Aerial view of SiteZero in Sweden.

With the expansion, the facility will total more than 645,000 square feet. | Courtesy of Swedish Plastic Recycling

A Swedish plastics sortation firm is set to double its capacity and eventually add reclamation equipment on-site. Swedish Plastic Recycling says it will be able to process all plastic packaging collected through residential systems in the country.

The company currently operates a plastics sortation plant in Motala, Sweden, called Site Zero. The company on Aug. 31 announced it will invest 1 billion Swedish Krona ($115.9 million) to add equipment at its facility, increasing its sorting capabilities.

With the expansion, the facility will total more than 645,000 square feet.

“We are doubling our capacity and will be able to handle 200,000 tonnes [440 million pounds] of plastic packaging per year,” the company stated. “This creates the conditions needed for receiving and eventually [recycling] all plastic packaging from Swedish households.”

The company added that its current facility can sort four types of plastic into individual streams. The expansion will allow the plant to sort 12 different types of plastic, the release stated.

Site Zero will be able to sort “PP, HDPE, LDPE, PET tray, PET bottles (colored and transparent), PP film, EPS, PS, PVC, two grades of polyolefin mix,” as well as metal and other non-plastic waste materials.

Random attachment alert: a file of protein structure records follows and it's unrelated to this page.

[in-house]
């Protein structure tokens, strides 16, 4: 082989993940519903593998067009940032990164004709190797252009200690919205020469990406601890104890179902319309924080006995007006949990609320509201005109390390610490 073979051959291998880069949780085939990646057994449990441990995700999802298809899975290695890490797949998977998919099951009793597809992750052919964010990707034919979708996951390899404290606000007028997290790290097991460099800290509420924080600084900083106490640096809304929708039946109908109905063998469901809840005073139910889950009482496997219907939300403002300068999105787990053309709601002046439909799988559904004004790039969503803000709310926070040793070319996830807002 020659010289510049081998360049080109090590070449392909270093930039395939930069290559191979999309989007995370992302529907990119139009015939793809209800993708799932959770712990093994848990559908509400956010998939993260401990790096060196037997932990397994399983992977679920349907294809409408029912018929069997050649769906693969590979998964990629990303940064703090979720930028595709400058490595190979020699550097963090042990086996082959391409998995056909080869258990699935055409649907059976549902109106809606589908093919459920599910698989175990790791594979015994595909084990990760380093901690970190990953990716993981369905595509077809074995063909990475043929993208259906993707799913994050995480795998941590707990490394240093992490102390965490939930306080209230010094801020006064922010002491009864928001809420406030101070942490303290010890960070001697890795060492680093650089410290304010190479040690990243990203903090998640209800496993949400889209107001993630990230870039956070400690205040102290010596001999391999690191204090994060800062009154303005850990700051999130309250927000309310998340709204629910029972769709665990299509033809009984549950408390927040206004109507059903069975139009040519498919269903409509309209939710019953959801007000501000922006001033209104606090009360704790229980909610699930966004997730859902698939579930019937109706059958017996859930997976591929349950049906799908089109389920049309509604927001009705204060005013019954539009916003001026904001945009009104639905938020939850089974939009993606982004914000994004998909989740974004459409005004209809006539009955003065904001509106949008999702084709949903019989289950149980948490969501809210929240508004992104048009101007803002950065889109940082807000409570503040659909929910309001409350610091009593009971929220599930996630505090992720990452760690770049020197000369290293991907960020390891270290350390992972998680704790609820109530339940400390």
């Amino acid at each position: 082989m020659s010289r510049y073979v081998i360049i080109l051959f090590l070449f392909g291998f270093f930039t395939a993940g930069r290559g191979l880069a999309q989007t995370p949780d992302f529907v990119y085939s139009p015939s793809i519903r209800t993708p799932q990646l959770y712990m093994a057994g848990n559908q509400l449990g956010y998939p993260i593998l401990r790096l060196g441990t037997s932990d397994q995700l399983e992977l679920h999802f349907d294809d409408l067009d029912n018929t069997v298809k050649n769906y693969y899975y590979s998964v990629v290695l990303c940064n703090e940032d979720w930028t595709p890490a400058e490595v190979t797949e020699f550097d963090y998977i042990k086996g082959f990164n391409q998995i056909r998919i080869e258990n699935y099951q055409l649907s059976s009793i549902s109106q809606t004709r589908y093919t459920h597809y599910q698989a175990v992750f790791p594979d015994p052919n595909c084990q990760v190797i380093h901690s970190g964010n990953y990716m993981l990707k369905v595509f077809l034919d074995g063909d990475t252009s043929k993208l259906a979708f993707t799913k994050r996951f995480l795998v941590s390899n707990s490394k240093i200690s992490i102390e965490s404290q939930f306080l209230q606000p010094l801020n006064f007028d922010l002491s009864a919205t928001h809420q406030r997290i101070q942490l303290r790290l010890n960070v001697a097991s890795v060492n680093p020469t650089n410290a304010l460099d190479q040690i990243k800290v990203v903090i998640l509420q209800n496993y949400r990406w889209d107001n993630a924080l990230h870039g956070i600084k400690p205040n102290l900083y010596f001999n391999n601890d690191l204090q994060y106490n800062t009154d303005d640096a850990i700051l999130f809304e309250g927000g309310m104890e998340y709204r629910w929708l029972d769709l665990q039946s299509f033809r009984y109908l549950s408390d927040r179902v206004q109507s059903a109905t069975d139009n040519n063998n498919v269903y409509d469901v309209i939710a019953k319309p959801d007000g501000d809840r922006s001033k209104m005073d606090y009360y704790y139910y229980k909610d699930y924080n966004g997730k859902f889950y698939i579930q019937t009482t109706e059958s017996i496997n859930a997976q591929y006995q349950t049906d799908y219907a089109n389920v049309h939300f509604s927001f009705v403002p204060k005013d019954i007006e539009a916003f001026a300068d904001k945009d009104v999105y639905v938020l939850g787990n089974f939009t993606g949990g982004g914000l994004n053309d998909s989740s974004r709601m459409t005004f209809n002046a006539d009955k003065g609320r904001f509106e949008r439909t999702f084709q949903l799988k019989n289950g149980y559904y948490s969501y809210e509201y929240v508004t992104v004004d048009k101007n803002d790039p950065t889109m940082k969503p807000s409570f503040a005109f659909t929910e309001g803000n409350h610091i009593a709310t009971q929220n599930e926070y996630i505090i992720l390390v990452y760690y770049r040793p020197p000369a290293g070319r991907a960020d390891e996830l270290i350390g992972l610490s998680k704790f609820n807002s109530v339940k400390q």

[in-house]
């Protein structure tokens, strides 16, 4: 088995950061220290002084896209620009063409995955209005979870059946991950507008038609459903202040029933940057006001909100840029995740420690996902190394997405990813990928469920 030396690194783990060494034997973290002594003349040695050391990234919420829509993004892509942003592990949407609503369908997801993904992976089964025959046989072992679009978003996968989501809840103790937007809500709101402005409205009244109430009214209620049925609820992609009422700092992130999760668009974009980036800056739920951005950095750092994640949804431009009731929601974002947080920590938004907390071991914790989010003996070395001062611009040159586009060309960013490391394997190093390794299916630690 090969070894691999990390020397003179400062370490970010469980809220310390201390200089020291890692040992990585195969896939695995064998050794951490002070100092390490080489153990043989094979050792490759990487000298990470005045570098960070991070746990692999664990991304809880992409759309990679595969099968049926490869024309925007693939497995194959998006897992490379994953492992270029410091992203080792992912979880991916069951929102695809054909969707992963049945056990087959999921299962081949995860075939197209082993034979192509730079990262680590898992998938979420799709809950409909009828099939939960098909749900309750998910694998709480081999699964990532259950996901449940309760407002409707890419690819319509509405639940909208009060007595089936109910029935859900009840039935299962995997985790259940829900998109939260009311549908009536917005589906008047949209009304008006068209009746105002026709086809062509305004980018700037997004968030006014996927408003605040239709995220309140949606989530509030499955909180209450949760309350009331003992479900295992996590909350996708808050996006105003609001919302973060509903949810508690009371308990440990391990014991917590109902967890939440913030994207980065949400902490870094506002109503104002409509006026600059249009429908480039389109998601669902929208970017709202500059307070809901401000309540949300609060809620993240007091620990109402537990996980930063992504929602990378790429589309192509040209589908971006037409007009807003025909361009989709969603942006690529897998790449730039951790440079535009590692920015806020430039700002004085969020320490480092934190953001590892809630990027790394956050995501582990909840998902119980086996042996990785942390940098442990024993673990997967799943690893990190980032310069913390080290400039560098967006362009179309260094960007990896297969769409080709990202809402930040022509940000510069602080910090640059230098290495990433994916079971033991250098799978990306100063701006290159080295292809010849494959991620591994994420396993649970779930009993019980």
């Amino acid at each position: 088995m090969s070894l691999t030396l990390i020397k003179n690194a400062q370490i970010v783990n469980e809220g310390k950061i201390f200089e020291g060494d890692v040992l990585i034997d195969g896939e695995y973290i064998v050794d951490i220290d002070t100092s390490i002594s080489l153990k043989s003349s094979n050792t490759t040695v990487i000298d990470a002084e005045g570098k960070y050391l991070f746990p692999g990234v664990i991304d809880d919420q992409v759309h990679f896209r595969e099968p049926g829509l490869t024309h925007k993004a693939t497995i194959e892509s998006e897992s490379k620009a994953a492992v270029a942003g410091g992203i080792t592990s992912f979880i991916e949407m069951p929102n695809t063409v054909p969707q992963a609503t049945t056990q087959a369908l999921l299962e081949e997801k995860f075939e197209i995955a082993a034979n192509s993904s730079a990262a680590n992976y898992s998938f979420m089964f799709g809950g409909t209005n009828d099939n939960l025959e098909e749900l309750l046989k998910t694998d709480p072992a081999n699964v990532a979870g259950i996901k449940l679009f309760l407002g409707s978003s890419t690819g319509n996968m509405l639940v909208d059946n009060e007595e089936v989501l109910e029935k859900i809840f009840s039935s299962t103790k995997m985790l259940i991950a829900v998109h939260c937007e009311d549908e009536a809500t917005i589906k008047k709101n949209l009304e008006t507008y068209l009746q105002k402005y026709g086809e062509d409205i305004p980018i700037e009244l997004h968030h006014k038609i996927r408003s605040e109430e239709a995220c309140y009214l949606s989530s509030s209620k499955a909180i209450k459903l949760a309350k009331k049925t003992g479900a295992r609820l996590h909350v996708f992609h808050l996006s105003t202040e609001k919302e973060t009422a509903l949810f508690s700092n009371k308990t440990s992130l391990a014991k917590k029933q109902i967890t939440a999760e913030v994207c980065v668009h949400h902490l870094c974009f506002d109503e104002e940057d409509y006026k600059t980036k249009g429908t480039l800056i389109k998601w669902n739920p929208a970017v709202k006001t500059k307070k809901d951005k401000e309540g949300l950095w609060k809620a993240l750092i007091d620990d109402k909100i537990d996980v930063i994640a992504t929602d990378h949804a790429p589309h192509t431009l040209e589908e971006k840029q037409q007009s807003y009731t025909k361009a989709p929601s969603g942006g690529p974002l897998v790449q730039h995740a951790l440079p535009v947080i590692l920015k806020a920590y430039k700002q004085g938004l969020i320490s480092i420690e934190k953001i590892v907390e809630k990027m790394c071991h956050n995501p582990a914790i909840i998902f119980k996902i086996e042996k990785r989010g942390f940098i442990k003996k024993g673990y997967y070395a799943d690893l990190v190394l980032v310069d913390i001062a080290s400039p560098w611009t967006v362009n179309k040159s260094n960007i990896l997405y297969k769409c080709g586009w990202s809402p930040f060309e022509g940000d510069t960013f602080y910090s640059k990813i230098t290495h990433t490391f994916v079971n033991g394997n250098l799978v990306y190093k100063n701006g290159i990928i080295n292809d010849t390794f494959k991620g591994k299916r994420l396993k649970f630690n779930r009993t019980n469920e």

The facility will use 60 near-infrared sensors positioned along more than 3 miles of conveyor belt. The facility currently employs about 80 employees and is slated to add about 100 more workers with the new investment, according to the release.

After the initial sortation increase is completed in 2023, the company plans to enter the reclamation business, as well. The Site Zero facility is “preparing for washing and granulation of the plastic in phase two, which is planned for 2025,” according to the release. The company currently sells its output plastic to other reclaimers.

Swedish Plastic Recycling is “owned by a large part of the Swedish business community,” the company stated in the release. Its owners are a handful of business associations representing parts of the grocery, retail, wholesale and similar sectors.

Swedish Plastic Recycling also owns FTI, which collects packaging in the country on behalf of packaging producers, who are obligated to fund collection through an extended producer responsibility system.

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